Photosystem succumbs to new spectroscopic probe

The light-powered water-splitting reaction at the core of photosynthesis has succumbed to probing with a new spectroscopic technique - 2D HYSCORE - employed by scientists at Rensselaer Polytechnic Institute. Understanding the photosynthetic reaction mechanism in detail might one day allows scientists to copy what green plants do in using sunlight to split water and convert carbon dioxide to sugars, or better still to tap the energy from sunlight directly generate electricity.

K.V. Lakshmi and colleagues are undertaking research into the photosynthetic protein, Photosystem II. New results with the 2D electron paramagnetic resonance spectroscopic technique, HYperfine Sub-level CORrElation, published in the Journal of Physical Chemistry [DOI: 10.1021/acs.jpcb.5b01602] shows that they can capture the reactions that split water and hydrogen peroxide in metal-containing proteins or metallo-enzymes in nature.

"The solar-powered water-splitting photosynthetic protein complex, Photosystem II, catalyzes one of the most energetically demanding reactions in nature by using light energy to split water to dioxygen," explains Lakshmi. "However, the details of the water-splitting reaction have remained elusive due to the inability of conventional methods to probe the active site of metal-containing proteins, like Photosystem II."

Photosystem II is present in green plants and cyanobacteria (often incorrectly known as blue-green algae) and uses photon energy to lyse water molecules, release electrons and protons to fuel the photosynthetic production of chemical. The key reaction is solar-powered oxidation of water in a cluster of oxygen, manganese, and calcium ions, the "oxygen-evolving complex." This complex uses four photons of light to split two molecules of water in five distinct steps known as "S-states." These intermediate states are very difficult to study because they are so short-lived.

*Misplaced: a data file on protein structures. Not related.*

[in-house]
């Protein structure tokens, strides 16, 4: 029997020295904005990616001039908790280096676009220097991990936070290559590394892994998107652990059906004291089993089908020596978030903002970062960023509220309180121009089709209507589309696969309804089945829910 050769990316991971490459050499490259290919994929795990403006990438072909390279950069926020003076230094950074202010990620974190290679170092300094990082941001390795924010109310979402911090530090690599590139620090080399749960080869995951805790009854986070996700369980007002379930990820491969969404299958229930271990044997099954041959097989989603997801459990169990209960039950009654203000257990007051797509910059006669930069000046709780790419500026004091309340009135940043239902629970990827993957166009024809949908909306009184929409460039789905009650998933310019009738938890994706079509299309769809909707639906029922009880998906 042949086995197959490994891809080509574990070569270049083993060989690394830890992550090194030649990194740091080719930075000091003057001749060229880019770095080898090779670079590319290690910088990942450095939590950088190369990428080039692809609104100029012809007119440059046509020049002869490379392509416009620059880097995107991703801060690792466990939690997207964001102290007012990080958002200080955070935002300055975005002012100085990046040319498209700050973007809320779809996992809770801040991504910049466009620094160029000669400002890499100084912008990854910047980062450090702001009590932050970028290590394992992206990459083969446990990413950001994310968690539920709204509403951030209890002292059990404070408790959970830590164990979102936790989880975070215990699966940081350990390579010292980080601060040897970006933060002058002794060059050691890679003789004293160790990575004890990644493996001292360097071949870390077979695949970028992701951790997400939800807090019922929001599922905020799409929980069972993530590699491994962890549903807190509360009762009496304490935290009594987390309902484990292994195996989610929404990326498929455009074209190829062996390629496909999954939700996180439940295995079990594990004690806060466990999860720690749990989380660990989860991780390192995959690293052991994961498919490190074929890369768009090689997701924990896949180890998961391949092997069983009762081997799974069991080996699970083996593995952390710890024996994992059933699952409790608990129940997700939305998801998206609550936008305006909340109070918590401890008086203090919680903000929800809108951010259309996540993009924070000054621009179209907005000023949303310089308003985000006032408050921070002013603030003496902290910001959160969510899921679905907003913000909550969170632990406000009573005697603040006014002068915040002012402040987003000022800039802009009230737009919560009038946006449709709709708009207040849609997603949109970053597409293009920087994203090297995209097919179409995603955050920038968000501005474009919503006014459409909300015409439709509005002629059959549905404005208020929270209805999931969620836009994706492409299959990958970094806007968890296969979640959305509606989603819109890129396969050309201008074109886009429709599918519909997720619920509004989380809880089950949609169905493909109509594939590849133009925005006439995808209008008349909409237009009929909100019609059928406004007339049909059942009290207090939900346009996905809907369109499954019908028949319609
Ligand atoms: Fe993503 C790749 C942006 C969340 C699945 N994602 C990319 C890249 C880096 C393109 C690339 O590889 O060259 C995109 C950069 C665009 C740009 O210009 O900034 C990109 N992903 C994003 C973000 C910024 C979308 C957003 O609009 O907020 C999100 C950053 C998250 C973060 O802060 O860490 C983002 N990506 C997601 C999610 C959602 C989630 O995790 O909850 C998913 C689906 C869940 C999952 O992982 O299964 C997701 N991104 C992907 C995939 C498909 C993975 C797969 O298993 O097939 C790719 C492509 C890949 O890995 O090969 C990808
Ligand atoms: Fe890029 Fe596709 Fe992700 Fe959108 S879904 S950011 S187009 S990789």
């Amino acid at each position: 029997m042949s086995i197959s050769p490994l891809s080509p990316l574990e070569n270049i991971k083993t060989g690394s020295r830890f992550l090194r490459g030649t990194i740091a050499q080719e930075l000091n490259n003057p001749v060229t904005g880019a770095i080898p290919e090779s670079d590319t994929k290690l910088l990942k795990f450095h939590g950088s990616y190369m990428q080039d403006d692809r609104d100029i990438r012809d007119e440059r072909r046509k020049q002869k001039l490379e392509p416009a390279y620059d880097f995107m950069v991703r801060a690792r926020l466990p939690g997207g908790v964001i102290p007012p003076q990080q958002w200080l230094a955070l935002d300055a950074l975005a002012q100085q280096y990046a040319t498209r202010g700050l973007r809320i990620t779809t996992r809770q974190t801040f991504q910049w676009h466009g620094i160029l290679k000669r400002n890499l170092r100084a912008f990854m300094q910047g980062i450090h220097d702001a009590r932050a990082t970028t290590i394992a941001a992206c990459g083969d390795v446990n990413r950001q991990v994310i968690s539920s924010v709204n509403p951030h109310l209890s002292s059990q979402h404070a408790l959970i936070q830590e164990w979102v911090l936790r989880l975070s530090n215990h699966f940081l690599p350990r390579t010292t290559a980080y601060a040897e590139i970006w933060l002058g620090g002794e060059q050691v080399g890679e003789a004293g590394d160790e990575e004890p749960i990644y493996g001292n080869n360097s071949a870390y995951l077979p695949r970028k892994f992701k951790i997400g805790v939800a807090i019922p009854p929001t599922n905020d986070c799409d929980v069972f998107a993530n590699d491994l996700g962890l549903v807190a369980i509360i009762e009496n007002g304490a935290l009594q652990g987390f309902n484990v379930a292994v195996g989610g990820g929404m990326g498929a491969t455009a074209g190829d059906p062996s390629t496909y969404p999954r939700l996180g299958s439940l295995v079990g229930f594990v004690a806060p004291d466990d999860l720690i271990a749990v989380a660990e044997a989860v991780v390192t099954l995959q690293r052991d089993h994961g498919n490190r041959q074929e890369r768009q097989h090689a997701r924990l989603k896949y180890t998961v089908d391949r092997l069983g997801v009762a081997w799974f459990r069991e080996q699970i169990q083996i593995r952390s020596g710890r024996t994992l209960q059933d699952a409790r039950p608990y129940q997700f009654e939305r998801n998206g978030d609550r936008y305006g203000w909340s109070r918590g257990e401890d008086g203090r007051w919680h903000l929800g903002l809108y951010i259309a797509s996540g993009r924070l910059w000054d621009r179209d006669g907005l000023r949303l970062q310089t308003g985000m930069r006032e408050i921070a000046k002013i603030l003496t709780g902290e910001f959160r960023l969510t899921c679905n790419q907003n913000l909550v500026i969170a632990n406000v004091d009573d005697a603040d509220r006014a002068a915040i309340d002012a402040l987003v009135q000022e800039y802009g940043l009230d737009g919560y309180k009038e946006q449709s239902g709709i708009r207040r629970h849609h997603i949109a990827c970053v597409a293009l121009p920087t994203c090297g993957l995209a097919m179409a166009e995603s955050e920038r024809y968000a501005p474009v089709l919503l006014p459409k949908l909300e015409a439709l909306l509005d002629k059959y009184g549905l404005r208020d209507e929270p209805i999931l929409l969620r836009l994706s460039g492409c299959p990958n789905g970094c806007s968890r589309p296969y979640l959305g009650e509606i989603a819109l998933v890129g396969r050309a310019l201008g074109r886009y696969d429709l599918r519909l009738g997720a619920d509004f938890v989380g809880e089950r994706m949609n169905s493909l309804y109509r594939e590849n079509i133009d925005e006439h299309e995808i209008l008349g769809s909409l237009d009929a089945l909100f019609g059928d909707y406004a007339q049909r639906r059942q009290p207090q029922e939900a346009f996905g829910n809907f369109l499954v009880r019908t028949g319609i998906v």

In 2012, Lakshmi and her team used advanced spectroscopic techniques to describe the atomic-level mechanism of S-2, the third step in the process. In 2013, they received a grant from the US Department of Energy to expand their research over three years to the remaining S-states.

They used 2D HYSCORE to study manganese catalase, a similar, but simpler, metal-containing protein that bacteria use to split hydrogen peroxide. Catalases are important metallo-enzymes that act as an antioxidant by using a cluster of two manganese ions to split the harmful chemical, hydrogen peroxide, to water and dioxygen in cells. They successfully determined the geometry of the intermediate active site, and also revealed the oxidation state of the individual metal ions and the atomic structure of the bound water ligand within the active site.

"We use manganese catalase as a model to develop and apply this new method," explains Lakshmi. "And the insight that we have gained on the mechanism of manganese catalase and the high-resolution spectroscopic methods that we have developed in this study greatly enhance the ultimate goal and bring us closer to determining the mechanism of the solar-powered water-splitting reaction of Photosystem II."

David Bradley blogs at Sciencebase Science Blog and tweets @sciencebase, he is author of the bestselling science book "Deceived Wisdom".